2020 sees rise in crime across country, including the Twin Cities, as cities debate police reform
It was October 2nd, around 8 pm. when junior Caroline McHugh, along with fellow junior Stella Berlin, had just returned to Berlin’s St. Paul home after dinner at a restaurant.
And it all happened so fast.
“I feel like I hear a lot about carjackings, but I never thought it was going to happen to me,” said McHugh.
“[Caroline] was going to come inside my house, when three men with guns came up to us,” said Berlin. “They took her car, all of our school stuff, our wallets and her phone. Carol tried to pepper spray but we didn’t realize they had guns. Once we realized, we ran to my door. Because they stole my keys and everything else, we were banging on the door for my mom to let us in. It happened literally right in front of my house.”
Crime has been on the rise in both Minneapolis and St. Paul. In the wake of George Floyd’s death by a police officer, race related protests, riots, and looting ensued throughout summer of 2020. A heated debate has been sparked, not only in Minnesota, but all over the country: What should we do with the police?
Over the course of the events of the summer, two main points of views began to form regarding the question. One being “defunding” and abolishing the police. The other being reforms within the current system requiring more funding.
“I think every city handles these situations differently,” said Jai Hanson, Bloomington police officer of 14 years. “I think if you want to talk about Minneapolis, where I grew up, the city council cut another eight million dollars out of the police budget. Council members really push the defunding aspect of all of this. And, it’s a catchy phrase to say ‘defund the police’. And yes. we should be defunded in certain areas. There are some calls we shouldn’t be involved in, but that’s kind of a perfect world scenario. We’re not in a perfect world. We need to have a budget where we can address the problems in Minneapolis right now, where the crime rate is skyrocketing.”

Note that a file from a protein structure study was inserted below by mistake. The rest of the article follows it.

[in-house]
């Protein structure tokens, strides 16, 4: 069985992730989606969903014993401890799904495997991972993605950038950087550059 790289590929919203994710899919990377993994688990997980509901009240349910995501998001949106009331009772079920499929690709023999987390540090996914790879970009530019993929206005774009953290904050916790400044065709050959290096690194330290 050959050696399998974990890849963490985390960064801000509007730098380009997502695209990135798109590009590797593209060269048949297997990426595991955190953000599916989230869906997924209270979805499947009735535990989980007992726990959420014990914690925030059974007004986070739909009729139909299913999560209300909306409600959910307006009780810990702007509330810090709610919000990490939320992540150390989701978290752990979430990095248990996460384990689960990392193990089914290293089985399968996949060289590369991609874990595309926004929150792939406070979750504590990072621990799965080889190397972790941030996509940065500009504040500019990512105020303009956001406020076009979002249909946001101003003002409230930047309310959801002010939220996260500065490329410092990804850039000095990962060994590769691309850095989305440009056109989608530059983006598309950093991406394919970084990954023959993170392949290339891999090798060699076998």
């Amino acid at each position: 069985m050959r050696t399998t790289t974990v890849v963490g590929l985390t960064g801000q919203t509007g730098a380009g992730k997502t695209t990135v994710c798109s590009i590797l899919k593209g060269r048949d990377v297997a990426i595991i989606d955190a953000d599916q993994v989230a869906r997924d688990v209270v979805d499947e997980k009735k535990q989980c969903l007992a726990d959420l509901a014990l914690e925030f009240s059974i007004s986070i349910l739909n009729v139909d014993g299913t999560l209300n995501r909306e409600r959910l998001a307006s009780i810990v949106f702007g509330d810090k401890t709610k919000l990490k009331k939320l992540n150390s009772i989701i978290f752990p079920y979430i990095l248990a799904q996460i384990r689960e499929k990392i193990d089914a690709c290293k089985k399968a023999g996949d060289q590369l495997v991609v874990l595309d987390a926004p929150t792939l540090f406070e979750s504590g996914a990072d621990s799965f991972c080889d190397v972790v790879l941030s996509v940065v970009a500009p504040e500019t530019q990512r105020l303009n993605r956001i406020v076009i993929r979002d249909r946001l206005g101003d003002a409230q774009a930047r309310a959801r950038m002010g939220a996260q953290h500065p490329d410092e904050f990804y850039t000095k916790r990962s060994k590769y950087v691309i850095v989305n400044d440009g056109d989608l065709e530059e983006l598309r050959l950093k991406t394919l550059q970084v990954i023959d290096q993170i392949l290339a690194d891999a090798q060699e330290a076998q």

Officers responsible for Floyd’s death were criticized and charged with murder. Eventually, the entire law-enforcement system was under fire. Terms such as “All Cops are Bastards” (ACAB) revived deep rooted hatred and began widespread ideas of abolishing and defunding the police all-together.
“I feel like there definitely needs to be a reformation or a way to abolish without losing protection,” said Berlin. “There needs to be a way to protect people, but the way the system is right now is really messed up and it’s hurting a lot of people. So I feel like there definitely needs to be a big change made.”
Others feel that despite the issues within law enforcement, community policing is an essential part of protecting communities.
“I feel like there definitely needs to be more law and order going on,” said McHugh. “I feel like especially within the months of the riots, it was kind of a free for all. You could do whatever you want. And now when people say ‘get rid of the police’, after what happened to me, it puts things into perspective. If you were to get rid of the police work, what would you even do? It just doesn’t really make sense.”
As a result of the past months, according to Minneapolis crime data, there has been a rise in homicides, assaults, robberies, arson and property crimes.
According to MPR, “More people have been killed in the city in the first nine months of 2020 than those slain in all of last year.”
Additionally, over 100 officers have either decided to leave the department or take a leave of absence.
“There are a couple different reasons I [quit policing in Minneapolis],” said former Minneapolis Police Officer Steve Dykstra. “The experience of civil unrest after the George Floyd riots was not a factor. However, the way those civil unrest, riots and protests were handled by the politically appointed chief, the mayor, and the City Council was a big reason why. Just seeing how the Hennepin County attorney, the prosecutor, was handling criminal cases from our agency and others, was discouraging.”
Dykstra and Hanson along with a seeming majority of police officers and MInneapolis citizens believe that the act committed against George Floyd was both heinous and illegal. This does not, however, halt the strife between many US cities and their law enforcement. Groups included in the dispute often engage in heated arguments and protesting.
“The Black cop who helped us actually said it’s really unfortunate what’s going on,” said McHugh. “Because yes, there are killings that are going on. There’s conflict between races right now. And unfortunately, there are bad cops. But 99% of them are good, and it’s really sad because they already put themselves in so much danger, when they see people, not disrespecting them, but, not trusting them, It’s really sad because they work so hard to try to keep us safe.”
The future of policing in Minneapolis and St. Paul is unclear. Disputes over law enforcement continue on a daily basis.
“I think that both sides need to approach this with a mindset to actually listen to each other,” said Hanson. “That’s the only way we can get something done. You can support the police and be against what happened to George Floyd. I think we sometimes forget that. And police officers need to understand why committee members are upset right now, and rightfully so. Have some empathy and listen to what their concerns are.”
Despite the conflict between large groups of Americans, one thing is clear: Both sides of the “defund” and the “reform” police camps will need to come to an agreement.